Photo Essays

Wynwood’s Other Walls

by Hrag Vartanian on December 10, 2010

Walking or driving around Miami’s Wynwood neighborhood, you’re immediately struck by the great volume of art all around, most noticeably on the wall. Some of the work is illegal but others are sanctioned through the efforts of Primary Flight, an organization which descibes itself as “Miami’s original open air museum and street level mural installation that takes place annually throughout the Wynwood Arts District and the Miami Design District.”

One gallerist told me that one “host” of a Primary Flight mural from last year loves his so much he was talking about graffiti coating it to ensure it longevity. What was remarkable about these murals, many of which were from last year, is that they look pretty much as good as the first day they were painted. Why? You could attribute their pristine state to the warm Miami weather (no snow, slush, etc.) or maybe because there isn’t a vibrant “real” art community in the neighborhood to join the street dialogue but rather an artificial one that has been welcomed as part of the city’s drive to gentrify the once crime-ridden neighborhood. I couldn’t imagine most of these murals would last more than a month in New York or LA without being marked up, I mean, I’ve honestly never seen to many pristine Shepard Fairey murals in my life. And we all know what New York graffiti writers think of Obey.

Unlike last year, this year’s additions weren’t as impressive or WOW, but there was some good stuff to see nonetheless.

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I spotted this wall Tuesday night, when I went to the Seven art fair opening in Wynwood. I immediately recognized the large Gaia wheatpaste on the left.

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On Thursday, I spotted new work by Celso and others to the left of the original street art. Notice the police car parked to the right surveying the scene.

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By Friday, there were hired painters working on a sanctioned Fiat mural where the Gaia and others were.

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Here’s a close up of UR New York, Celso and others who got up on the wall.

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If I told you the whole story about this image, it might blow your mind. But the skinny of it is that this image was originally made by artist John Lurie, whose “Bear Surprise” (2006) drawing, which was exhibited at Roebling Hall in 2005, inexplicably inspired a whole meme in Russia known as Preved Medved (Hello, Bear). This is a riff off of Preved, as it is usually know. Boy, do I love global pop culture.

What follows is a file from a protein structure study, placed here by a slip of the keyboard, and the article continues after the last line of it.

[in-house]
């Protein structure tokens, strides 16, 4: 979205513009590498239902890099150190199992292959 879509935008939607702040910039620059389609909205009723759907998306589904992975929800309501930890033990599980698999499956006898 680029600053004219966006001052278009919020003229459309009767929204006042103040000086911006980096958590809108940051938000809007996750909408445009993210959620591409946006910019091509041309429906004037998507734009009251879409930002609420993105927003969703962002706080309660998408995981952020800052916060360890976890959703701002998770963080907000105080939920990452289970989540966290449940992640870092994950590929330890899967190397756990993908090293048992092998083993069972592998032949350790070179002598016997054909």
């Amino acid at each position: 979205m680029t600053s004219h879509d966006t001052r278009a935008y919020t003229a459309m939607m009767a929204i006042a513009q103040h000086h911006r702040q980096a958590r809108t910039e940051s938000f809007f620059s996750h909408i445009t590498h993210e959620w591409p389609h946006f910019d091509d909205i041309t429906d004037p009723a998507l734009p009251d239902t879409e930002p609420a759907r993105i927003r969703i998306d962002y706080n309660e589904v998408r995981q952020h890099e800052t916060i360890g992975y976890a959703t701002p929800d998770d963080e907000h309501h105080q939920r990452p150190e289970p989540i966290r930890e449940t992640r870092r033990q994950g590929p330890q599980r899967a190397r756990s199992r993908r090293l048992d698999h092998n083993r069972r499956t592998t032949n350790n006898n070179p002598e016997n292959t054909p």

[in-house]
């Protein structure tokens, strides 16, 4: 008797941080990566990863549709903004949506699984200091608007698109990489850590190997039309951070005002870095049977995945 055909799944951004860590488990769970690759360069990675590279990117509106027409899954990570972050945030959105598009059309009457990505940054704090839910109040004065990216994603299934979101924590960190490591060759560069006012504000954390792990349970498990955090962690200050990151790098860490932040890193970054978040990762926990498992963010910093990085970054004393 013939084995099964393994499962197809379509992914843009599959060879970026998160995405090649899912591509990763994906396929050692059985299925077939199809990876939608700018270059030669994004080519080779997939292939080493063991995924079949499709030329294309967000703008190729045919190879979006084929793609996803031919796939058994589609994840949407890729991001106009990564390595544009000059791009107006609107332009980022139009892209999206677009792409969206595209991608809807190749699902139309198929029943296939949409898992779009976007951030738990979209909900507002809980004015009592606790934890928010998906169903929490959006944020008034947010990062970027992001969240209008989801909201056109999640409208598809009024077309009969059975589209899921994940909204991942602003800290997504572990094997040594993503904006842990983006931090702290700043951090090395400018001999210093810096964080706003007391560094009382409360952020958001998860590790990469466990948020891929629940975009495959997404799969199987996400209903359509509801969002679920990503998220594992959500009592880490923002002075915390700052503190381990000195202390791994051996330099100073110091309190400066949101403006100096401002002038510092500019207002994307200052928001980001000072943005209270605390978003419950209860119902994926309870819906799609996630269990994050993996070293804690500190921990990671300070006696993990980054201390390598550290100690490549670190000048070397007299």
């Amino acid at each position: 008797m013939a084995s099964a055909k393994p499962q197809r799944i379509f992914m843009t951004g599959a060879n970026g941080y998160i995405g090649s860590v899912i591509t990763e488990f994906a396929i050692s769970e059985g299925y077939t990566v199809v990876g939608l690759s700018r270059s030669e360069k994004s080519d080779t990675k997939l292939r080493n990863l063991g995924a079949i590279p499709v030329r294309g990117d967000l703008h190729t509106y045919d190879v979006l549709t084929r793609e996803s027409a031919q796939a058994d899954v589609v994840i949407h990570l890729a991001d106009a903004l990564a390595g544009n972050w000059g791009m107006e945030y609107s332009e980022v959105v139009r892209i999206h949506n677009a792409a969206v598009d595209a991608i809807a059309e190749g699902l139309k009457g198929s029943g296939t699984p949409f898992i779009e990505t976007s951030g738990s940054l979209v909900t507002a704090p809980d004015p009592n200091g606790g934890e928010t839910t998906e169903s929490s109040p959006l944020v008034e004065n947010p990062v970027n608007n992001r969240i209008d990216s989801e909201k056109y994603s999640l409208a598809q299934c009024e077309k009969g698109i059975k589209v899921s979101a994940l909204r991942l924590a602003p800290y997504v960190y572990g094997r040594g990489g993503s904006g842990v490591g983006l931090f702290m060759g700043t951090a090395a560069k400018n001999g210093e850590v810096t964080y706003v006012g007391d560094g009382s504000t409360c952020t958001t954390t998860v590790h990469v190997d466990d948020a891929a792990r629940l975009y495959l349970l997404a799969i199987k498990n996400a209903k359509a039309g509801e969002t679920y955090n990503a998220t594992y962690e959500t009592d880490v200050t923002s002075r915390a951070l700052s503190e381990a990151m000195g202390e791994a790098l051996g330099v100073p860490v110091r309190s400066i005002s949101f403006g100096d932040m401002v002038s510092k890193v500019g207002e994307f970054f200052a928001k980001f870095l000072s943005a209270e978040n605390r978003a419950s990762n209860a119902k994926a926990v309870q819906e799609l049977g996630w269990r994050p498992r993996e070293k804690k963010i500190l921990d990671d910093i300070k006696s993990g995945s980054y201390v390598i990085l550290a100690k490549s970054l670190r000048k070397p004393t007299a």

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A large-scale wheatpaste hides in a corner of a dilapidated building.

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Street artists Lister was everywhere in Miami, including in this pop-up gallery show at 2320 N Miami Avenue.

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Classic Shepard Fairey.

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People were working on this 2009 Fairey mural when I got there. Turns out they were putting up a rental sign.

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Who doesn’t like the name Art Ganja?.

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This 2009 mural by Boxi was in perfect condition one year later. When I asked his dealer, Seth Carmichael, about it, he said the owner loves it and was even talking about graffiti proofing it.

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Geoff Hargadon’s (aka Hargo) CA$H FOR YOUR WARHOL signs were everywhere in Wynwood, including billboards.

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While the art on the site is disappointing (check for yourself), the name is pretty awesome.

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Aiko’s addition to this building facade last year is still pristine. I’ve never seen street art like this so well preserved.

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These works by Gaia popped up in tons of locations.

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I wasn’t a fan of this small stencil but I liked the serial placement on this street.

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This RV was everywhere and decorated by Peru Ana Ana Peru, Dain and others made it stand out.

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This was a good placement in a spot that you don’t expect to see street art. The name on the piece reads “Sterling.”

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When this person gets up, they really get up.

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These two posters were some of the best things I saw in Miami. The top one reads, “Immigrants Never Surrender,” while an Uncle Sam-like JFK warns us about hipsters … priceless.

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I like the gorilla riot cop, not sure if it is by this person or someone else, but it was well placed.

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Invader got up many places. This one was spotted in Miami Beach, though I spotted another one earlier that day, also in South Beach.

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There were murals going on everywhere. This one was probably sanctioned.

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The power of the spray can.

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This was Barry McGee’s contribution to Wynwood Walls. It is an off-site piece which decorates the facade of Panther coffee.

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